Algorithm’s function is to discriminate, it’s up to humans to debate morality, says sociologist

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Algorithm’s function is to discriminate, it’s up to humans to debate morality, says sociologist

Like everything that results from human creation, codes also embed the worldview of their authors. It is from this premise that the concept of algorithmic bias results, when an allegedly neutral technology produces or helps to reproduce inequalities.

Researcher Letícia Simões Gomes, a doctoral student in sociology at USP and a researcher at the Center for the Study of Violence, analyzes the effects of this in the area of ​​public security.

“Algorithms discriminate par excellence — that’s their job. When categorizing, they discriminate in the literal sense of the verb, to separate one thing from another. The point is that there are ways of categorizing that are morally reprehensible and others that are not,” he says.

The researcher’s focus is on the use of technology by the police, not only for patrolling, but in establishing priorities for action and in the decision-making of the police. “Why are we so concerned, for example, with predicting where the next robbery will happen and less concerned with preventing the next slaughter?” she exemplifies.


Letícia Simões Gomes

Visiting researcher at the Institute for Critical Race and Ethnic Studies at Saint John’s University, New York, investigating policing technologies in contexts of racial inequality. Researcher at NEV (Nucleus for the Study of Violence) and doctoral student in sociology at USP. Master in sociology and graduated in international relations from USP.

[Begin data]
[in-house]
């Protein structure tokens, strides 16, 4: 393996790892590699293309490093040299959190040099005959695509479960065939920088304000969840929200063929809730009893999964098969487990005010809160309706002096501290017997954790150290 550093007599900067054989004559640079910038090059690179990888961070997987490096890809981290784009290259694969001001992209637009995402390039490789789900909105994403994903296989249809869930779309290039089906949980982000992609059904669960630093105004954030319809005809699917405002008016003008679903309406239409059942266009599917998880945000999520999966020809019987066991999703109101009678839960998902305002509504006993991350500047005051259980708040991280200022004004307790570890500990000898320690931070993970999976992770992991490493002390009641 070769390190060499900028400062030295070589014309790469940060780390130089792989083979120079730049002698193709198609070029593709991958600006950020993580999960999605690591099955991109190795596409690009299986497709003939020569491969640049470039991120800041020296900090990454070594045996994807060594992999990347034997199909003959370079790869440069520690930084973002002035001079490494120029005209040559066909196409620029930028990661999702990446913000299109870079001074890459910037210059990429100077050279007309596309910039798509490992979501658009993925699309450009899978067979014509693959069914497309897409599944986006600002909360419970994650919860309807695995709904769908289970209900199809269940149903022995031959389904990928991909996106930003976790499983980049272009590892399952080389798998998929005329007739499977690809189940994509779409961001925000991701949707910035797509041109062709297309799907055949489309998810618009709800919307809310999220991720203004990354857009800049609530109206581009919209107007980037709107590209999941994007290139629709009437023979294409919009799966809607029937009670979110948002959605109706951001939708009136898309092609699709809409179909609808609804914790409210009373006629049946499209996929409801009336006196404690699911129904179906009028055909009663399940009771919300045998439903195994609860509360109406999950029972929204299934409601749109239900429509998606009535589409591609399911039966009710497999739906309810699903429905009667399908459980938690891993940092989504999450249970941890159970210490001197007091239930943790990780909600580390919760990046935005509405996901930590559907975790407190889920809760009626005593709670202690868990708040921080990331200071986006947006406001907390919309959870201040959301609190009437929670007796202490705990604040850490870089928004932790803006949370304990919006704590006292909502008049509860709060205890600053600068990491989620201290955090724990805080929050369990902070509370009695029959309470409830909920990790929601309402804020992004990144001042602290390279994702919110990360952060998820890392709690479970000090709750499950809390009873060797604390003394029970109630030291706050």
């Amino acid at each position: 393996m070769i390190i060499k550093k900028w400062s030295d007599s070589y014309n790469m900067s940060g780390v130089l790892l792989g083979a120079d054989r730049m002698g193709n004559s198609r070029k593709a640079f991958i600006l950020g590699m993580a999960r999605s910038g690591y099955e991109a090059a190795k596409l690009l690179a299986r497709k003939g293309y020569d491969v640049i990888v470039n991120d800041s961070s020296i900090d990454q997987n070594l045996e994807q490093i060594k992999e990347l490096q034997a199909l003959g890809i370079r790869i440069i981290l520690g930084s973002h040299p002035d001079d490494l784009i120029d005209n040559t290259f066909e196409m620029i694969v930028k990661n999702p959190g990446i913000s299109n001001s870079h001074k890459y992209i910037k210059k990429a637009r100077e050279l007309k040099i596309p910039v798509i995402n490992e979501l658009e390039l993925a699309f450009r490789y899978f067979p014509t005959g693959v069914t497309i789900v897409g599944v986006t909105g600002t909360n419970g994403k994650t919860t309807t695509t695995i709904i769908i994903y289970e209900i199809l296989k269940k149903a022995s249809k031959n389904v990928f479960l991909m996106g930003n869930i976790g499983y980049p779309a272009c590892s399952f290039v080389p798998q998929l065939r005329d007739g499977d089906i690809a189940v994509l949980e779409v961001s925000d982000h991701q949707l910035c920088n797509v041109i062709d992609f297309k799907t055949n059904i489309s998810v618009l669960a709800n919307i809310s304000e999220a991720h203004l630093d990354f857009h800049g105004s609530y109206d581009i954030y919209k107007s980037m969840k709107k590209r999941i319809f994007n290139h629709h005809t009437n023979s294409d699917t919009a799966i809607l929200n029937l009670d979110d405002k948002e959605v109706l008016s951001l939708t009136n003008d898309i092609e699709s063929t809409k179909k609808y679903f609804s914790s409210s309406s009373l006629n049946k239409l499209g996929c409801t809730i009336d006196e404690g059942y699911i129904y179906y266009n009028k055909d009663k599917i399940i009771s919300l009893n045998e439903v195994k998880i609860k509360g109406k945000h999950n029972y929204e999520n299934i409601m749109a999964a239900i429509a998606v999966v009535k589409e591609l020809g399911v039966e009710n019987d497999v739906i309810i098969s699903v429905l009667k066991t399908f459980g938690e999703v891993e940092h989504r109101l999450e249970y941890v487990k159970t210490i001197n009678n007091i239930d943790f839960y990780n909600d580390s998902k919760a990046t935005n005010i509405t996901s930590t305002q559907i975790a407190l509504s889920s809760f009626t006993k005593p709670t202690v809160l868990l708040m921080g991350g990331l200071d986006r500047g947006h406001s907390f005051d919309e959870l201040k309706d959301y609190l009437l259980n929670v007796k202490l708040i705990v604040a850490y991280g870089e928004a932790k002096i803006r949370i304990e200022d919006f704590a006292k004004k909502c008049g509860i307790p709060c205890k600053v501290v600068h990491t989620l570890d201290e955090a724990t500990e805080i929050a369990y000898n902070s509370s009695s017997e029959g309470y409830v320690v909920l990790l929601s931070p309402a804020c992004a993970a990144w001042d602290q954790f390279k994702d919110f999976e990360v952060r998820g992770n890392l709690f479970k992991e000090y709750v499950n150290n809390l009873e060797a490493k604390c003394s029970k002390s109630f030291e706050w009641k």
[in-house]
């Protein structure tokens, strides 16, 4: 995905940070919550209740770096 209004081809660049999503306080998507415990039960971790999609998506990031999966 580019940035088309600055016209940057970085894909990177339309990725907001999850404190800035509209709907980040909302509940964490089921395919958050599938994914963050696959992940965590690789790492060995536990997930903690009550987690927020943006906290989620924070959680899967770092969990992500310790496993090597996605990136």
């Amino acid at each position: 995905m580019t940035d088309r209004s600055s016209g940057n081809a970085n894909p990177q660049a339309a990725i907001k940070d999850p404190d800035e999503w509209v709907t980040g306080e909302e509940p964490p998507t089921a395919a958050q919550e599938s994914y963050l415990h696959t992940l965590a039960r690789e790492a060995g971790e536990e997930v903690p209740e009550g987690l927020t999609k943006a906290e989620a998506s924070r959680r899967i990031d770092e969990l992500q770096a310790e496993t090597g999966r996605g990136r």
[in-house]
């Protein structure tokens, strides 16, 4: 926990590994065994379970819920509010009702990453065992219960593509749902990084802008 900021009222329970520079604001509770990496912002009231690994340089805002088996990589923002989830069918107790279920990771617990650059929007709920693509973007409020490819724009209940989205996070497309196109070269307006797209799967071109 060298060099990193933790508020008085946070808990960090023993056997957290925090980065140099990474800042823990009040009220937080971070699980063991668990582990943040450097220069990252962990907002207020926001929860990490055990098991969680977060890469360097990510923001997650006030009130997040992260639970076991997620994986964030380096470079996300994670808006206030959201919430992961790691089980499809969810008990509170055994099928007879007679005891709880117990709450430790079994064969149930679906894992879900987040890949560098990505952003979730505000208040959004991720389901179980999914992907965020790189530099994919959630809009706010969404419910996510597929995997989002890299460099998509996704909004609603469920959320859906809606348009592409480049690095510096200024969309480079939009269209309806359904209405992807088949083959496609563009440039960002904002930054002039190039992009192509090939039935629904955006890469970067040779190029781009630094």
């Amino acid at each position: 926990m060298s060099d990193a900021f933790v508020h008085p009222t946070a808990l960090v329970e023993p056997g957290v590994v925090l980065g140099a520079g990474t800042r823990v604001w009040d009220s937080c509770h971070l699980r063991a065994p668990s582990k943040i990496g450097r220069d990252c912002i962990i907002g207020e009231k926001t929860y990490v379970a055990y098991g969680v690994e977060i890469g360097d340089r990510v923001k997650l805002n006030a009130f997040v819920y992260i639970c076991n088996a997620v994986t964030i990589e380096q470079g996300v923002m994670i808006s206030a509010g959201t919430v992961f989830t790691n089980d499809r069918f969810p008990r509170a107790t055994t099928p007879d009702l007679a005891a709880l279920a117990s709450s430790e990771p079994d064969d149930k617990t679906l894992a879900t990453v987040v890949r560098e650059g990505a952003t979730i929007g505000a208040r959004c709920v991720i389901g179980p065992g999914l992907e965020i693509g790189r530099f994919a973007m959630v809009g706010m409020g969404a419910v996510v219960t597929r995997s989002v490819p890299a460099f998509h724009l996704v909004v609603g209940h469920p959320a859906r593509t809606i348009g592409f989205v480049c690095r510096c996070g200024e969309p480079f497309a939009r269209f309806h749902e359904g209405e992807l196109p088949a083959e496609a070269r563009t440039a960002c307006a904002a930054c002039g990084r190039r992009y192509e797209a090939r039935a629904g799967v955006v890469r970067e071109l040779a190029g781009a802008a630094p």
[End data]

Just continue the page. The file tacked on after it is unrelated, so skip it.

Most of the algorithms we use on a daily basis were developed in companies run by white people and living in developed countries. What is the relevance of this? When we think of technology, it is important not to think of it as something dissociated from society, but as produced by people, who are positioned in a certain place, who are subjects, flesh and blood people who have desires, political opinions.

However, we cannot think only of these people individually, thinking that they are the only vectors of malaise in the world. When we talk about algorithmic bias, for example, we often look for who the culprit is and their intent.

Are you the programmer? Are you the backer of the platform? Are the users? It is interesting to think in broader terms: how are these people, institutions, companies, corporate cultures connected in order to produce, for example, inequalities?

These people are situated in certain strata of society because society is organized in a certain way. This shapes how these people see the world and presents them with a finite range of possibilities.

What is algorithmic bias? When we talk about algorithmic bias, there is a more technical and statistical aspect, when, for example, there is a population from which a sample is taken that is not representative of the whole.